Tag Archive 'meaning'

Aug 27 2017

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The Promise of Another Day

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Morning sun breaks through the trees – the promise of another day. Forget the madness of civilization on full display throughout the media, and focus instead upon here and now. A calm, clear, azure sky. And you are alive. Cherish it. Your days will not go on forever. So whatever your troubles, however distressing the human condition may seem, there is this day. And you are alive.

It’s hard to believe that Nature has no agenda, that all this living and dying all around us isn’t to some good purpose. The sun burns brightly, suggesting divinity. Or am I just imagining it? Each and every one of us walks the fine line between reality and illusion. Only the truly mad amongst us think that they are completely sane.

The sun, moon and stars move across the sky, marking time. Together they hint at something eternal – something that we call the universe. But that’s of no consequence to us really. Our days are numbered. From the first hominid to the last there are only so many days. So we should make good use of them. What then should we do? More to the point, what should I do today?

The promise of another day. Each and every day is fraught with possibility. Perhaps I will do today what I couldn’t do yesterday. Perhaps the passage of time is all that’s needed to beat the long odds and accomplish something truly remarkable. Perhaps today I will truly understand the world and my place in it. Stranger things have happened, haven’t they?

 

 

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Jan 30 2012

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World Weary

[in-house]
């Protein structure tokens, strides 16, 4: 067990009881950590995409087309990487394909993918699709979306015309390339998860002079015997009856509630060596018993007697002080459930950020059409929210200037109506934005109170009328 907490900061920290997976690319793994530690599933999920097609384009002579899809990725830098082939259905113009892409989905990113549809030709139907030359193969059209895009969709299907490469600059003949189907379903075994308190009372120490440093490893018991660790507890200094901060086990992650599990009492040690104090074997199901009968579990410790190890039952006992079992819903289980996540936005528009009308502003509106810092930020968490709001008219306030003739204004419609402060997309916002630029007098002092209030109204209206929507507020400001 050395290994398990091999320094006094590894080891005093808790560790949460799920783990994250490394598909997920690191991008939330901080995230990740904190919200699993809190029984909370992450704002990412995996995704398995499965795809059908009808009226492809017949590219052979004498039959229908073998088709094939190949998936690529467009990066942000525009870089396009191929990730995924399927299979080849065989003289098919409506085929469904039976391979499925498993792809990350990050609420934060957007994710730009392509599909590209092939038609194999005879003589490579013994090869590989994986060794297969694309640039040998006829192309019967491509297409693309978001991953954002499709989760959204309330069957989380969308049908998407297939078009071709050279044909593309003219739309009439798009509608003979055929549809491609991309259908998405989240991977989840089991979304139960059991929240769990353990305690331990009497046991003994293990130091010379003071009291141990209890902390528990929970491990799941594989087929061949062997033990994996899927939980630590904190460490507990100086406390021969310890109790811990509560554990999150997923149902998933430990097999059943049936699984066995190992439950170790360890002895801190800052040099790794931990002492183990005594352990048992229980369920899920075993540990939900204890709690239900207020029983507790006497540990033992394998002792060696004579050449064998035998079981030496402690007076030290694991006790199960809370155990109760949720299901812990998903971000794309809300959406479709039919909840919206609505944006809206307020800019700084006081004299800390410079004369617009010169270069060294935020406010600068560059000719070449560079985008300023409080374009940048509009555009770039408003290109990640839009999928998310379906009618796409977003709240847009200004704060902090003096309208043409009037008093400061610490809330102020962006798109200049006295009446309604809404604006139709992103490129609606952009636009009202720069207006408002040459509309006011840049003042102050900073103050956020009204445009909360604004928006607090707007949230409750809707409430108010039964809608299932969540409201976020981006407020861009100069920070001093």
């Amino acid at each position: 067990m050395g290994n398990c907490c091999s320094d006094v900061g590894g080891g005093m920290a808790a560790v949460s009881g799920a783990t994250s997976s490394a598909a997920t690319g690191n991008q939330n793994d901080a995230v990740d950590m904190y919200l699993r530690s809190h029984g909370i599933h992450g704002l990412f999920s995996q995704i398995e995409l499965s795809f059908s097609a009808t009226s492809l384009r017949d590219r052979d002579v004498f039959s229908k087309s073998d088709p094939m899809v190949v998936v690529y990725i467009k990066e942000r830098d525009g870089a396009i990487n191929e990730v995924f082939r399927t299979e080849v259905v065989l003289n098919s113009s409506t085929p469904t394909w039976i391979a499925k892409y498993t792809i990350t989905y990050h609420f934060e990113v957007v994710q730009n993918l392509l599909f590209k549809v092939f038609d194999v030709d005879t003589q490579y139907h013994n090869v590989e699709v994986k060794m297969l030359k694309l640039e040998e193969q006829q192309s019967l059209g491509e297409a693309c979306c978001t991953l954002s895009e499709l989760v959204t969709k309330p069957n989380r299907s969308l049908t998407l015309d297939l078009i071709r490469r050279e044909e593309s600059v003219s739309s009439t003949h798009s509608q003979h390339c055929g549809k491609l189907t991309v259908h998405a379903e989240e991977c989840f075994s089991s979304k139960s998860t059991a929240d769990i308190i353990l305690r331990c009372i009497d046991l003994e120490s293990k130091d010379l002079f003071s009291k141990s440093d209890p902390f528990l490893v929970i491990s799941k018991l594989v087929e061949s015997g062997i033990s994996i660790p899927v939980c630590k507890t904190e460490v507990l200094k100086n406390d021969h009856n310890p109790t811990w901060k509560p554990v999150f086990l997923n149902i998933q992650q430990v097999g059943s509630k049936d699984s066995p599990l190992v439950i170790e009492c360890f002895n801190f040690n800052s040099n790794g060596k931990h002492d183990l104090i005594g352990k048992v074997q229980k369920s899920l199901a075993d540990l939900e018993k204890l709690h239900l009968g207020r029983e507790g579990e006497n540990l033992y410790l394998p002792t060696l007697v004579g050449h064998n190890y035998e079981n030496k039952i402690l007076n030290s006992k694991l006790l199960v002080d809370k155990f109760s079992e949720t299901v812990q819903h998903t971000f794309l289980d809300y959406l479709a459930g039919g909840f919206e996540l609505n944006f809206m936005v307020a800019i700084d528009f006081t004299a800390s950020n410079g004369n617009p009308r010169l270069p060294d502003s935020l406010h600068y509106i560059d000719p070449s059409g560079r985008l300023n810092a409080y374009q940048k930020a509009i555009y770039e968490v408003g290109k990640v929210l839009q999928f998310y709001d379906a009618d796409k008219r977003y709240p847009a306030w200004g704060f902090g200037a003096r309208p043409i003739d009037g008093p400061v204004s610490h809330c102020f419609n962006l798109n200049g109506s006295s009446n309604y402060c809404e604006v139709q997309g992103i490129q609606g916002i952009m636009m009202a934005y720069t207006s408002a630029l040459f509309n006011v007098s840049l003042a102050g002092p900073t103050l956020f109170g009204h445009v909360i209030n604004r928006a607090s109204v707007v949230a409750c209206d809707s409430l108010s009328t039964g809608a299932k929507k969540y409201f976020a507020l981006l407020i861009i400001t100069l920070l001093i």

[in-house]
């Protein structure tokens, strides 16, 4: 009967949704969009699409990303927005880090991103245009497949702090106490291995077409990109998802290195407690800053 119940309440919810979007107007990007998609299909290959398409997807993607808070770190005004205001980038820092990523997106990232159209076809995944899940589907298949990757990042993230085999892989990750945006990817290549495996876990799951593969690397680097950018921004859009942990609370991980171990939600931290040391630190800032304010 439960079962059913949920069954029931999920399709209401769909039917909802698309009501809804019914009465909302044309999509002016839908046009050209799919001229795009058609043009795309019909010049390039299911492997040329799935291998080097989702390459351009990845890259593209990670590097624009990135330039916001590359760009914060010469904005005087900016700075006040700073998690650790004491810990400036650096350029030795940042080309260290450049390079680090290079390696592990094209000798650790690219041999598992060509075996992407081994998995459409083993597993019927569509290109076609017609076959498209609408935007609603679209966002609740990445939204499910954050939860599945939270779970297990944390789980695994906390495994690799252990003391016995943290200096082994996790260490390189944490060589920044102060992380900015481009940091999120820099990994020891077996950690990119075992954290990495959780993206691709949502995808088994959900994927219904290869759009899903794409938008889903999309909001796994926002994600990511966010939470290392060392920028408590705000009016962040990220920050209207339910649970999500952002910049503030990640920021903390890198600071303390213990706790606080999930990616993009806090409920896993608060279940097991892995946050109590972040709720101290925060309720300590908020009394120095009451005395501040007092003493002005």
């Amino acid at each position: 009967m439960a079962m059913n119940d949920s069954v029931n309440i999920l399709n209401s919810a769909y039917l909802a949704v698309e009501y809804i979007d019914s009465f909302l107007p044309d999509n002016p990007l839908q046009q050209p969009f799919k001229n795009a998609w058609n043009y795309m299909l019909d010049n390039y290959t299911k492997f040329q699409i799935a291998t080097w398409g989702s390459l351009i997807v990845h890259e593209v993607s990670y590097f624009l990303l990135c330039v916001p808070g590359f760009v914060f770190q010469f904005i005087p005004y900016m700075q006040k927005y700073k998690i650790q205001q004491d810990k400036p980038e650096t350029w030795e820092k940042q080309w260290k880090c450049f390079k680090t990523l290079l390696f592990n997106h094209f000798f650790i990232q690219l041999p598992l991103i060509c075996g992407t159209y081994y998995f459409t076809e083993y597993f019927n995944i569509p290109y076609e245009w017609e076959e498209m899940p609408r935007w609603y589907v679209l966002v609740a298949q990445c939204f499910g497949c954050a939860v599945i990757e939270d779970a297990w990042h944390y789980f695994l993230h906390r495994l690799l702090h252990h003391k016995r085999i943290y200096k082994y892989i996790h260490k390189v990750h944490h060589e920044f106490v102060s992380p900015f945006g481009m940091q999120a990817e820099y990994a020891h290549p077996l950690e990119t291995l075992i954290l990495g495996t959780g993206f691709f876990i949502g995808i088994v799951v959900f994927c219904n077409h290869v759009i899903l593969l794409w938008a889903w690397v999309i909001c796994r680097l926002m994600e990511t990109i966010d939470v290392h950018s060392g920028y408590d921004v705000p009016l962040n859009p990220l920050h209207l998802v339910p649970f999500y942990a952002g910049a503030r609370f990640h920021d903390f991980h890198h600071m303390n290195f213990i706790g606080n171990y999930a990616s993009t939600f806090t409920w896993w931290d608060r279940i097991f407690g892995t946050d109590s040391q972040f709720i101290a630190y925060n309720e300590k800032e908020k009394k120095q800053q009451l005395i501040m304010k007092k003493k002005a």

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Thanks to my tech savvy wife, I now get my morning news from an electronic device. Now I can read newspapers from any point on the globe, and keep up with the latest developments everywhere. Talk about information overload! I have to limit myself to half an hour of browsing otherwise I’d be at it all day. There’s really no end to the images and words that are available. With a good internet connection, the world is indeed a small place.

Yeah, now I can read about local, national and international events until I am truly sick at heart. Better than sticking my head in the sand and ignoring it all, I suppose. All the same, I can’t help but wonder what good all this information does me.

Am I better off keeping up with the massacres in Africa, the latest court rulings on crumbling nuclear power plants, or the circus that we call the presidential primaries? How much more do I need to know about the lurid sex lives of the rich and powerful, or the horrific crimes committed by supposedly decent folk? I’m partial to scientific surveys, but the one I read tomorrow will contradict the one I read today. Is eating dark chocolate and drinking red wine good for me or not? I know how they taste. That’s all I can say for sure.

I am world weary. 99% of the so-called information I encounter during the course of a day is tainted with propaganda, and quite frankly, I am tired of sorting through it. I call myself a philosopher because I have an insatiable hunger for meaning, but such a desire is meaningless in the Age of Misinformation. Media buzz trumps reality. And the wider the gap grows between the average person and wild nature, the more this becomes true.

A day in the woods provides temporary relief, but a week or two off the grid only makes it harder to come back.  In the summer of ’92, I went into the Alaskan bush hoping to resolve this matter. I haven’t been the same since. I have directly experienced What-is and know, beyond any reasonable doubt, that it vanishes the moment I step out of a wild forest. So now I turn on an electronic device, searching for more information, substituting that for wisdom. Then I get dressed and go to work on a keyboard, either at home or elsewhere, wondering why I feel so empty inside.

I should be happy. I have my health, a great marriage, my literary work, family and friends, and so much more.  But I am weary in a way that Kierkegaard, Nietzsche or any other existentialist would understand all too well. The gap between the wild and the civilized is wide indeed. And the world we live in doesn’t make much sense.

 

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